Asset-Liability Management is a key function in insurance investment management. Insurers’ balance sheets are dominated by Group investments on the asset side and reserves for future claims and benefits on the liability side (ignoring unit linked investments which have identical offsetting liabilities). So, relative changes in value of Group investments relative to insurance liabilities can have a significant impact on shareholders’ equity. As a result, assets must be held not just to cover the expected claims but also unexpected, larger claims and be able to absorb adverse results from any asset-liability mismatch.

The ALM process can be summarized as follows:

Step1: investment objectives and constraints

This is the most important step of the process. Determining investment objectives and constraints is an iterative process. We often revisit this stage as we gain more insight and develop a greater understanding of a portfolio’s risk and return attributes under different scenarios. Importantly, we also analyze the trade-offs of various customized constraints.

Step 2: asset universe and assumptions

In this step, we establish the asset classes to be used in the strategic asset allocation. We believe it is preferable to employ a broad set of investable asset classes to take full advantage of the benefits of diversification and maximize portfolio efficiency. This is achieved through a combination of asset classes with superior principal preservation, risk-return characteristics and attractive correlation attributes. In our view, correlations between asset classes and correlations of asset classes with the liability profile is the key to constructing risk-optimal solutions.

Step 3: liability cash flow and replicating portfolios

Our investment approach explicitly incorporates liabilities as the investment portfolio is required to support liability cash flows. We do this by:

  • Understanding the liability profile—Using best estimate liability cash flows, we analyse the liability profile and capture features such as the maturity profile and type of instruments.
  • Developing the duration profile—To capture the sensitivity of the liability value to movements and changes to the term structure of interest rates, we construct the overall duration as well as the duration profile of the liabilities.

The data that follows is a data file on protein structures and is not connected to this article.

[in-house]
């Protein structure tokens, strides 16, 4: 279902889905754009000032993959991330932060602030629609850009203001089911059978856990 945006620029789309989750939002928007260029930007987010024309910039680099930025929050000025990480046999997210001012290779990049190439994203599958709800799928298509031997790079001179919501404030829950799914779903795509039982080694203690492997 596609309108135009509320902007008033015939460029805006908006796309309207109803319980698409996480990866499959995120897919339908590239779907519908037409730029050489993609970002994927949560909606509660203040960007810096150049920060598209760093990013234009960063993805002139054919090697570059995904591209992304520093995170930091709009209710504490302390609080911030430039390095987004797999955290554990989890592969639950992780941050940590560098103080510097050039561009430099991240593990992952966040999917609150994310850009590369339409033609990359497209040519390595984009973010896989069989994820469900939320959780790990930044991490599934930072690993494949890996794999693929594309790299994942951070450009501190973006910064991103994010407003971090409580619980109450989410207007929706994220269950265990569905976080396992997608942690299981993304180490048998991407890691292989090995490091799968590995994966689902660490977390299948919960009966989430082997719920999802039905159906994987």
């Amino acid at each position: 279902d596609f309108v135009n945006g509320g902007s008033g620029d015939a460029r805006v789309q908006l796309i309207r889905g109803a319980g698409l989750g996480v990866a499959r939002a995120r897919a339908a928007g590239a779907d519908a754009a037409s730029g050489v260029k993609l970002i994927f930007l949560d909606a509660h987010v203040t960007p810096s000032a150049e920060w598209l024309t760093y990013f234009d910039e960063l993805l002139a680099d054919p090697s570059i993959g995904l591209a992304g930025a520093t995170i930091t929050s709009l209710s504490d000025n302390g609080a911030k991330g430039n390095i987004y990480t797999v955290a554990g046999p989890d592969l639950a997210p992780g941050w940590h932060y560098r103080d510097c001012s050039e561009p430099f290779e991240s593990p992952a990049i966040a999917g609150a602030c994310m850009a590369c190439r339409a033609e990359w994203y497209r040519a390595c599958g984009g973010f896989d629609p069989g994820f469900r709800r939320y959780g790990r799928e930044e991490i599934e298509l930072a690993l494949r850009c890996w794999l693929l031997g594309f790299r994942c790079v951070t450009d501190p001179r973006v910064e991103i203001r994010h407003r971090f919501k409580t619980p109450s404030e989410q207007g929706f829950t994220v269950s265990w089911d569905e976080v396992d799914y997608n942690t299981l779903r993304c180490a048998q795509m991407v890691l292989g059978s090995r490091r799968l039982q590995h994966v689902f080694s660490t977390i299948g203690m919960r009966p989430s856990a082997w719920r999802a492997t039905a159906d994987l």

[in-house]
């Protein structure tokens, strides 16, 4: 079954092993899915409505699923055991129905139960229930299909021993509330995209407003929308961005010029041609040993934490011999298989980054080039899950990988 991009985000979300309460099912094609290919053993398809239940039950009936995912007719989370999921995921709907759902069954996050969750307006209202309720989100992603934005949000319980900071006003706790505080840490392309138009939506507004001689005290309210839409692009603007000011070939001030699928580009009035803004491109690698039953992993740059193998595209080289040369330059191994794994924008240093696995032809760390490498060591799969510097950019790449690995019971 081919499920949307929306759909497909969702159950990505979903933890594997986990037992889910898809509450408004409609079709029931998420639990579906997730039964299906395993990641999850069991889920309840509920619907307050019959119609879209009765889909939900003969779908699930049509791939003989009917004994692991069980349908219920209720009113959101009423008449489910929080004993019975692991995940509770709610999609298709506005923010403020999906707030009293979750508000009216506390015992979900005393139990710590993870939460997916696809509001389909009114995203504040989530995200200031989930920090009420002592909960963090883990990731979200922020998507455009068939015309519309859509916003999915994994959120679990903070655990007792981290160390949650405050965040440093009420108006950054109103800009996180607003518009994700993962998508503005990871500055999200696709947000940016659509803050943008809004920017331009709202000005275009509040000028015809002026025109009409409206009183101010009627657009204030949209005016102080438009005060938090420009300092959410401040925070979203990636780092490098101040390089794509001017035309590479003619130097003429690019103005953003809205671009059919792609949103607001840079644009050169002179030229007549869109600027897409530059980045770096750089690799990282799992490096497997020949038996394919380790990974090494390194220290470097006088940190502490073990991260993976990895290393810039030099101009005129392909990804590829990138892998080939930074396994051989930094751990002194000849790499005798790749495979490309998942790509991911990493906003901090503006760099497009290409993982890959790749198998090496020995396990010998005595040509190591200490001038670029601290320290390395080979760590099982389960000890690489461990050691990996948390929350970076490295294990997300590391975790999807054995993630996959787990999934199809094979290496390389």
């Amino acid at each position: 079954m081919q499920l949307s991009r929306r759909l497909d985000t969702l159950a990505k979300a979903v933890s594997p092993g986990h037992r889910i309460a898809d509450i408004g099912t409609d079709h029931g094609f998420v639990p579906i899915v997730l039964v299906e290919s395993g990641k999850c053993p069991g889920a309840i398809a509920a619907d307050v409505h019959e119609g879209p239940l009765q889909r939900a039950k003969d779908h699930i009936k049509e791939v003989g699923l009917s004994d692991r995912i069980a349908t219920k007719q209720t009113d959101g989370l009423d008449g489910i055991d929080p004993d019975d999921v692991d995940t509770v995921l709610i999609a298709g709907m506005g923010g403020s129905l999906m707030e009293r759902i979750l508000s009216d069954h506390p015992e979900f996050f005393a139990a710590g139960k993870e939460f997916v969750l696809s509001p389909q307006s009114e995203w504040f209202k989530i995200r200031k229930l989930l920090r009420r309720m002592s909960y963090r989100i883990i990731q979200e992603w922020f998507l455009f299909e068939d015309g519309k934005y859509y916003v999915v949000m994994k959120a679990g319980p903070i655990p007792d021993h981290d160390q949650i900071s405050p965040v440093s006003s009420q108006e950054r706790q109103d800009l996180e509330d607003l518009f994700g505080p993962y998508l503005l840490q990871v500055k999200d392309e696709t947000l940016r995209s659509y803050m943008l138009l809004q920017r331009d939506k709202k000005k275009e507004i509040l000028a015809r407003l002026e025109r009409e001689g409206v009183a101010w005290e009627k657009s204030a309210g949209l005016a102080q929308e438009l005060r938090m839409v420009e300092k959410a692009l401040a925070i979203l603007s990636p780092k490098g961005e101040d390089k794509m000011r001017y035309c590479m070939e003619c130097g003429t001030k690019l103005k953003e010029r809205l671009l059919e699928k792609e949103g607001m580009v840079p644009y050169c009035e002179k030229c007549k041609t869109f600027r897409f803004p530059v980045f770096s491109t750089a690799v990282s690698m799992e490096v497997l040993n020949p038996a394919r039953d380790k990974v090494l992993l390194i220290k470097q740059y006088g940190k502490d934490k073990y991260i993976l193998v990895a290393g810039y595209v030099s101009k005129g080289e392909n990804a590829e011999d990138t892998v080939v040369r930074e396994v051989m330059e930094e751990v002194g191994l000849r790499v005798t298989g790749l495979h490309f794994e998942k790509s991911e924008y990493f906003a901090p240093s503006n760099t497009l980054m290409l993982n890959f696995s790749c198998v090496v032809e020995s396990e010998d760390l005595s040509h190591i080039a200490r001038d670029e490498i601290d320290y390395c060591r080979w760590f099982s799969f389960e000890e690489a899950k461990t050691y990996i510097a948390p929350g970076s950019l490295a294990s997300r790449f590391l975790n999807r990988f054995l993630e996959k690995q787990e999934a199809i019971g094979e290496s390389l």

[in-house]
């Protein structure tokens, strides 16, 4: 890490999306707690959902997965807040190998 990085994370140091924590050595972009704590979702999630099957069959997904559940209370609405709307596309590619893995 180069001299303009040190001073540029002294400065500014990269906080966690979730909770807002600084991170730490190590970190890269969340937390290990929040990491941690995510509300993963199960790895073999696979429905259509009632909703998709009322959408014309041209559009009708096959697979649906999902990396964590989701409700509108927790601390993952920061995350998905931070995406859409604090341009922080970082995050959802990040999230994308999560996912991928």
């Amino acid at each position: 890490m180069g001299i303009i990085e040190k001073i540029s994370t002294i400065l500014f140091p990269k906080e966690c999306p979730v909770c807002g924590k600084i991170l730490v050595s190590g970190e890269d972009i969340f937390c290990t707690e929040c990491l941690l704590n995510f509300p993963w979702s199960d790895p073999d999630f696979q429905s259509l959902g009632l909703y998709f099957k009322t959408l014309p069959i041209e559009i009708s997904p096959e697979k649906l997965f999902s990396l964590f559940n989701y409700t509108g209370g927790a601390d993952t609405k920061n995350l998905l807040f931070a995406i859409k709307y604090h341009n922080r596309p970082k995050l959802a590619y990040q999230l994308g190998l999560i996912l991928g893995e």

• Evaluating the current portfolio— It is evaluated whether the current portfolio is sufficiently matched with key economic characteristics of the liabilities including duration and amounts.

Step 4: Risk Measures

In assessing the effectiveness of different investment strategies, our main focus is on understanding the trade-off between risk and return under the primary investment objective. For example, we seek to maintain principal preservation in stress testing of the investment portfolio. Moreover, insurance liabilities are sensitive to many non-market risks such as mortality and catastrophe risk, and may have path-dependent market risk due to dynamic policyholder behavior, crediting rates, etc.

It is vital to see investments as sub part of the broader risk environment.Investment performance and strategy impacts a range of other important areas and is impacted by these broader domains as well.The part of investments in the broader risk context of various stakeholders and macro environment can be illustrated holistically as follows:

ERM must be developed as a process of solvency regulation that allows to look through the front window and see how to identify, assess, monitor and manage risk, as opposed to looking retrospectively at events that have already occurred. ERM is, by its nature, forward-looking; its intent is to link risk regulation to the future strategy of the Company, rather than only applying scrutiny during an assessment or other inquiry. This reduces the silo based approach of seeing risks in a compartmentalized fashion and allows the company to see investment strategy as a sub part of a broader risk management program.